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tups's avatar

Want to share some of your favorite classical music?

Asked by tups (6709points) September 15th, 2013

I’ve never really been into classical music. It has always seemed irrelevant to me. But now I have discovered, by reading Murakami, a great piece called “The Archduke Trio” by Beethoven. I’d like to educate myself more and broaden my horizon in classical music, so I’d love to get some recommendations.


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21 Answers

Seek's avatar

I like Ravel’s Bolero, Vivaldi’s The Four Seasons, most Beethoven and Bach and Mozart, and O Fortuna, which is technically not classical.

For example.

I don’t listen to Wagner on principal.

Michael_Huntington's avatar

My favorites right now are Danse Macabre and Night on Bald Mountain

Others I like include:
Liszt-Dante Symphony
Verdi-Macbeth Overture
Wagner-Siegfried’s Funeral March
Chopin-Nocturne Op. 9 No. 2

I don’t care much for Mozart/Beethoven these days, but I recommend Symphony No.40 for Mozart and Violin Romance No. 2 for Beethoven.

Coloma's avatar

I love Berlioz. Dark and intense, you can feel it in your body. Music that really does move you.

Rarebear's avatar

Baroque: Bach The Cello Suites
Classical: Mozart Symphony #40
Early Romantic: Beehoven Symphony #7
Mid to late Romantic: Dvorak Cello Concerto
Impressionist: Debussy Prelude to the Afternoon of a Faun
Early modern: Stravinsky The Rite of Spring
Later early modern: Bartok Allegro Barbaro
Even later early modern: Prokoiev Peter and the Wolf
Mid modern: Shostokovich String quartet #8
Contemporary: Arvo Part Te Deum

marinelife's avatar

I love almost all Bach, but especially the Brandenburg Concertos.

Musorgsky’s Pictures at an Exhibition as orchestrated by the incomparable Ravel.

Beethoven’s Spring Sonata is a particular favorite of mine.

I also love Scarlatti and think his sonatas are incredible.

Jeruba's avatar

Some pieces I’ve always loved—pieces that I’ll sit in a driveway or parking lot for until they finish:

Tchiakovsky, Piano Concerto No. 1 in B-flat Minor
Grieg, Piano Concerto
Rachmaninoff, Piano Concerto No. 2
Tchiakovsky, Swan Lake
Debussy, “La Mer”
Grieg, “The Last Spring”
Moussorgsky, Pictures at an Exhibition
Mozart, Requiem
Handel, Messiah (I won’t sit in the parking lot for the whole thing, but for any one selection I will)
Orff, Carmina Burana (all of it, not just “O Fortuna”)
Handel, Water Music
Haydn, Trumpet Concerto

Many, many selections from opera, especially Verdi, Puccini, and Wagner.

In certain moods, nothing does it for me like Wagner’s “Ride of the Valkyries,” which, I’ve been told, was the one I loved best when I was three.

At other times, nothing quiets my spirit more than Erik Satie.

Pachy's avatar

ANYTHING by Ralph Vaughan Williams, including The Lark Ascending. If you’re not familiar with him, I urge you to listen to some of his compositions on Youtube.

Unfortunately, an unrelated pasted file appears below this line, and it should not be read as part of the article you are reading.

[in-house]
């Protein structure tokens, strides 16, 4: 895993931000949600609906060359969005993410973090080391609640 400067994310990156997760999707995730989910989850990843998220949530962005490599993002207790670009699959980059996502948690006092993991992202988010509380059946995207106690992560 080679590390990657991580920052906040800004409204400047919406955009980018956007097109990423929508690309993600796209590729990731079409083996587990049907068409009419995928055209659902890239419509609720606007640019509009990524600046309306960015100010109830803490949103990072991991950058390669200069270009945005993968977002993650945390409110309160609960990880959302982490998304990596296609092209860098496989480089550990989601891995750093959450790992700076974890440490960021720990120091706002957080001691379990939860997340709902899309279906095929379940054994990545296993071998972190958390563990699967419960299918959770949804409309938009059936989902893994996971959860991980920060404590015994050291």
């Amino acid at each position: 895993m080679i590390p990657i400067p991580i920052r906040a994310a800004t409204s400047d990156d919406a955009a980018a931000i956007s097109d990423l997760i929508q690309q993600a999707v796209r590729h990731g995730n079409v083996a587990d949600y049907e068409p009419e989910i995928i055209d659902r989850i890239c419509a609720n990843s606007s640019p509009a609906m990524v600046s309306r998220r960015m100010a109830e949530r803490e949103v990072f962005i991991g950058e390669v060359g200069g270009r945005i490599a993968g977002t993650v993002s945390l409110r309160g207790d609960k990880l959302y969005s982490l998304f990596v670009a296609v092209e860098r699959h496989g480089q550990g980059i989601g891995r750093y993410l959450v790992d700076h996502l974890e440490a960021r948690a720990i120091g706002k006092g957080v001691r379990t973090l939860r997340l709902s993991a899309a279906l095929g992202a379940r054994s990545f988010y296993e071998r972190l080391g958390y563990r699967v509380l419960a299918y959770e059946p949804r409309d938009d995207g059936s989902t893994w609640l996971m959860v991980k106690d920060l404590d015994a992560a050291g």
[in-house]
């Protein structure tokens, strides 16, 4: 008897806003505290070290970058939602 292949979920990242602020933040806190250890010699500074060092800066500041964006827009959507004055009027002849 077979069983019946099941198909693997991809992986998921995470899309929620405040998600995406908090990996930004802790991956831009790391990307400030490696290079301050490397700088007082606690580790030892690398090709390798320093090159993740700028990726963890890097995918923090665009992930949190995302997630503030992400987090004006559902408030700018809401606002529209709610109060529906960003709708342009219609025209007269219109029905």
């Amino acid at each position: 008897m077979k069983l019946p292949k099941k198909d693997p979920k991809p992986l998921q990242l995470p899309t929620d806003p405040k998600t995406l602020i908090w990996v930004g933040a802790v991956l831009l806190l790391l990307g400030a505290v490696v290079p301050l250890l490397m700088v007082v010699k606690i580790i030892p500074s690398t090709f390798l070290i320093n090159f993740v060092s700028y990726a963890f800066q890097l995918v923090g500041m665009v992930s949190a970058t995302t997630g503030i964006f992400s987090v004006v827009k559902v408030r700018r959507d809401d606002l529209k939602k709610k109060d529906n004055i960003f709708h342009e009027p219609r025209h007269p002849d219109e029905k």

Sunny2's avatar

What great lists! This is my primary world of music. I added choral works as I sang them. Imagine being in the midst of all that glorious music and adding your own small voice to the whole. It’s often ecstatic.
I’d add the Brahms Requiem, one of the easiest to get into choral works to enjoy.

Adirondackwannabe's avatar

It all depends on my mood. Ride of the Valkyries is amazing when I’m up, Vivaldi’s Four Seasons if I’m a little mellower. Antonia Salieri is another good one but I spelled that wrong. Let me check the spelling.
@tups If I said Weird Al would you hit me?

PhiNotPi's avatar

Stravinsky’s The Rite of Spring – I actually listened to a recording earlier today
Holst’s Planets Suite – my favorite is Mars
Moussorgsky’s Pictures at an Exhibition
A wide variety of Bach’s duets

I’m a big fan of instrumental music, too many pieces to list, although much of it wouldn’t be considered “classical.”

drhat77's avatar

does chopsticks count?
Actually, when I’m concentrating on something, my lips usually start whistling Vivaldi’s spring movement. But I think I accidently caught it from a video game. Har! Take that, culture!

tups's avatar

Wow, a lot of great recommendations! Now I know what to do when I have some spare time. I love discovering new worlds.

@Adirondackwannabe I don’t know who Weird Al is, but I am not a violent person. ;-)

Adirondackwannabe's avatar

@tups Here’s some Weird Al for you. Ducks and covers.

tups's avatar

@Adirondackwannabe Ah, I see. I’m sure he’s big in classical music.

mattbrowne's avatar

Wagner’s Meistersingers.

CWOTUS's avatar

Along the lines of @Adirondackwannabe‘s humorous recommendation of Weird Al, I’d recommend PDQ Bach (Peter Schickele) and the Beethoven Sportscast. There’s an actual video of this, but the original recording is funnier, I think. The video has some interesting sight gags and embellishments, but the stuido audio is just priceless.

CWOTUS's avatar

Victor Borge is also worth listening to and watching.

tups's avatar

@CWOTUS Yeeeah, Børge Rosenbuam!

alphabetpony92's avatar

Pachelbel’s Canon.

Largo by Dvorak.

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